In 1973, Marie-Madeleine Gauthier (Festschrift, op.cit., pp. 174-180) recorded a total of forty-two known enameled doves, twelve whose locations were unknown at that time. Gauthier produced a chronology for the most important examples, comparing the use of specific designs on the plumes of the birds with those used on the documented and dated Mozac châsse. She later established two groups, the "first generation" made between circa 1200 and 1220, and the "second generation" made between circa 1215 and 1235. The present dove, which has elements from both generations, has a varied palette and three sections of colored plumes on the wings, two of which are separated by vertical bands incorporating turquoise cabochons and engraved with florets. Many birds have only two sections of colored feathers, one vertical band, and no jewels. The sequencing of colours on the feathers here are comparable to those on a fine dove in the Museum of Fine Arts, Boston (catalogued as first half 13th century) which also has two vertical bands inlaid with turquoise but only two, instead of three, separate sections of coloured feathers.
The dove stands upon an enameled disk set onto a gilt copper plate with four crocketed arms extending upward, terminating in hooks. The same type of copper base with faceted, upturned arms, excluding the hooks, used for the suspension of the vessel, can be seen on several doves including one in the Metropolitan Museum of Art (see Boehm, op.cit., cat. no. 106, pp. 318-319) and another in the Burrell Collection, Glasgow (the only other known dove with identical hooks). Another very fine bird also from the Spitzer collection (see fig.1, center right, n°273) and sold in these rooms in 8 June 2007 lot 418 from the Albright-Knox Art Gallery rests on the same base as the present and similar to the Metropolitan Museum of Art dove. All three are embellished with similarly engraved, stylized leaves at the join of the appendices, as well as a wavy line encircling the edge of the central disc. Many of the extant doves have lost their original bases, and the bases of the three aforementioned birds appear to have been made and attached to them in the 19th century. Frédéric Spitzer was well-known for combining early works of art with expertly executed elements made in his private workshop. It is therefore possible that the bases of the two Spitzer doves and perhaps the Metropolitan Museum bird were fashioned by Spitzer goldsmiths.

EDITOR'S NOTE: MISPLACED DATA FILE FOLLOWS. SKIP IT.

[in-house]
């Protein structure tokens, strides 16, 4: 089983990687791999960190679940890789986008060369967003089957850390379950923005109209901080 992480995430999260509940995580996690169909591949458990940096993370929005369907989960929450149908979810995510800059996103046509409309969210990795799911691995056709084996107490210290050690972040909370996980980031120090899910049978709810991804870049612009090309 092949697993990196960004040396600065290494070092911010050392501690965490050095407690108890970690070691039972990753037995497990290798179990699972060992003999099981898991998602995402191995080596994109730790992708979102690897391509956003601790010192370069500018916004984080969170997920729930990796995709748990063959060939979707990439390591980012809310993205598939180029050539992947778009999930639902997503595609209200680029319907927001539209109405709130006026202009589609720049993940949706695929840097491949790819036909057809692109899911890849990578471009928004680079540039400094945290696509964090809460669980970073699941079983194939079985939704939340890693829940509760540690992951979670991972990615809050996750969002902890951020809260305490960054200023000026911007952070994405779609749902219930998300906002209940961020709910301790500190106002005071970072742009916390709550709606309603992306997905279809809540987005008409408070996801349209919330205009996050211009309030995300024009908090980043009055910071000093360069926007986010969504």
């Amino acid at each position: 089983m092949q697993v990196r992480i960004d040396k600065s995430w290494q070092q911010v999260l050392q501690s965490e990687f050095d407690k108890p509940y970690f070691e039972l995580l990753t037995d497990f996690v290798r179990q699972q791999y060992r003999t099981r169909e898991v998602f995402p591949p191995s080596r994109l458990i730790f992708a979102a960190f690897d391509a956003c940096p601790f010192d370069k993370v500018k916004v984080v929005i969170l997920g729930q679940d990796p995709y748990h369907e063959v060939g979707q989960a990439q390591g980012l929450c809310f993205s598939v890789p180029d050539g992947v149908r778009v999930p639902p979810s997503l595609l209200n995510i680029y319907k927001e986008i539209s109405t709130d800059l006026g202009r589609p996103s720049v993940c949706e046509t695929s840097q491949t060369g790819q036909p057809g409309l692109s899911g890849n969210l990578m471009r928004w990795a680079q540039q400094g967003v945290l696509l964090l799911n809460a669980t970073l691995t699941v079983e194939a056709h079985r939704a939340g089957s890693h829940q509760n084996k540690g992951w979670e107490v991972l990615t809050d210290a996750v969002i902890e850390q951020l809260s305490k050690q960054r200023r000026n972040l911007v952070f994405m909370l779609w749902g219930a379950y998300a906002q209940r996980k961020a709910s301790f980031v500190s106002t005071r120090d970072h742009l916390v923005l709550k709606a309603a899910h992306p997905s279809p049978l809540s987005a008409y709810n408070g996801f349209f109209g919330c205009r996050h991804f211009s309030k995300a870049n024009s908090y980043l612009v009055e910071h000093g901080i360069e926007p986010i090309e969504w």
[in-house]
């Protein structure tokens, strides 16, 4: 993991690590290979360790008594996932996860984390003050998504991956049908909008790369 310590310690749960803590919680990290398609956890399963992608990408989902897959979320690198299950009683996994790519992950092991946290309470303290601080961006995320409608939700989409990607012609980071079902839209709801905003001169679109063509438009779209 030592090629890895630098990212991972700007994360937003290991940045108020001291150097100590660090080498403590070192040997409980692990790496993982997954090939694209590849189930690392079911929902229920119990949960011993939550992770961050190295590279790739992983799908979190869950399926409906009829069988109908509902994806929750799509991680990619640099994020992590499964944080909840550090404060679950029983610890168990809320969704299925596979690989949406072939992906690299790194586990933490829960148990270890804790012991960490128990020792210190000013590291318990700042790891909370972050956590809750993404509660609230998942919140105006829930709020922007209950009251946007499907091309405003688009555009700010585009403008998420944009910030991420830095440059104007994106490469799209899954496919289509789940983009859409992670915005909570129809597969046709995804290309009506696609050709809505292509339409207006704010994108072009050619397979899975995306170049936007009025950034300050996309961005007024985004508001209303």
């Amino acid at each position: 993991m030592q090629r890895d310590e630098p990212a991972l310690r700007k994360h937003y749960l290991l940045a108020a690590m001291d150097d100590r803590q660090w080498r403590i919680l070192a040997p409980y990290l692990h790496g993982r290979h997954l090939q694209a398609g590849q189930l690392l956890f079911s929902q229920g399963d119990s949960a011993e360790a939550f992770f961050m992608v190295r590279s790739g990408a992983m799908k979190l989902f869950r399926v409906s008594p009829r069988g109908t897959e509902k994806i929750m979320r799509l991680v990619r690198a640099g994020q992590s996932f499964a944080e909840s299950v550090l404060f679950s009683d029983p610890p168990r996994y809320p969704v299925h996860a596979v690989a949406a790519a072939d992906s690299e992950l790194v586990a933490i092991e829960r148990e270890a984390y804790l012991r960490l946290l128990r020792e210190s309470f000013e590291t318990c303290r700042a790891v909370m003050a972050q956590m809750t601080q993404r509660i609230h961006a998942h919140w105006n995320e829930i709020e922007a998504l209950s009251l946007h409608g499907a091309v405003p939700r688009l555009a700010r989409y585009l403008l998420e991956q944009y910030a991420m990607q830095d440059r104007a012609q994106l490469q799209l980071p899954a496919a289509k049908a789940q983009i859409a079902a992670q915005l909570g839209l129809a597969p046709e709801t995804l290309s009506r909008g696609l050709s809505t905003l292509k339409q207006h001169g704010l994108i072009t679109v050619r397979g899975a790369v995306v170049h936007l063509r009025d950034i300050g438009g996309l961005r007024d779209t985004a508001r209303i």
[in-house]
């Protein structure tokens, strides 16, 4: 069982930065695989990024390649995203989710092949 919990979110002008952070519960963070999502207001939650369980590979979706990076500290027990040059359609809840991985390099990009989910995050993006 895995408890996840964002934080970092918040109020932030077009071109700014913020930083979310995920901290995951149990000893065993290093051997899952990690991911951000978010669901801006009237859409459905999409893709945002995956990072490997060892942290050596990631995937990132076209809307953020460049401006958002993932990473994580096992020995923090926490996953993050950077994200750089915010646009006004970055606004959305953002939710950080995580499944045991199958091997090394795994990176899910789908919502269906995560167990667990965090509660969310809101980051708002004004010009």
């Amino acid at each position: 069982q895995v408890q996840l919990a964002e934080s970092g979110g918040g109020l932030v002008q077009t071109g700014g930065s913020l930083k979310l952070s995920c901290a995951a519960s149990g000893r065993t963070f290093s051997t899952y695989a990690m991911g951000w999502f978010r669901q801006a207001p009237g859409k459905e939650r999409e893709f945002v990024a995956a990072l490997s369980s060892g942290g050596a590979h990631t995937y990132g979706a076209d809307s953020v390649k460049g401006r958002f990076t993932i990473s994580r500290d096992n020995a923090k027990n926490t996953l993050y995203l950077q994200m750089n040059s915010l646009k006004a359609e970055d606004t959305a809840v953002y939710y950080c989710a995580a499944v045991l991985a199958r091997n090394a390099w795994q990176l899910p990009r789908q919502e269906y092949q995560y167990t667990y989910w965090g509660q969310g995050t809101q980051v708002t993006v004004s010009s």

In 1852, Spitzer settled in Paris and became one of Europe’s leading buyers and sellers of art, especially known for his passion for medieval and Renaissance works. Upon his death in 1890, his private collection was one of the largest and most coveted in fin-de-siècle Europe. The Spitzer collection was publicly auctioned over 3 months in 1893. In the months before the sale, editorials in American newspapers appealed to institutions and private donors to coordinate the purchase of the collection as a whole for a public museum such as the Metropolitan Museum of Art. Despite such pleas, most of the collection was bought by the Australian-born but London-based private collector George Salting (1835–1909), who bequeathed his collection to the British Museum, the National Gallery in London, and the Victoria and Albert Museum
M.-M. Gauthier, "Colombe limousine prise aux rêts d'un 'antiquaire' bénédictin à Saint-German-des-Prés vers 1726," in Intuition und Kunstwissenschaft: Festschrift für Hanns Swarzenski zum 70. Geburtstag am 30. August 1973 [et.al.], Berlin, 1973, pp. 171-190
R. Distelberger et. al, Western Decorative Arts, The National Gallery, Washington, D.C., 1993
B. D. Boehm, E.Taburet-Delahaye, Enamels of Limoges 1100-1350, New York, Metropolitan Museum of Art, 1996
Sale catalogue Sotheby's New York, 8 June 2007, lot 418
M.-M. Gauthier et. al., Émaux méridionaux. catalogue international de l'œuvre de Limoges, vol. II, Paris 2011, no. 106, pp. 318-319
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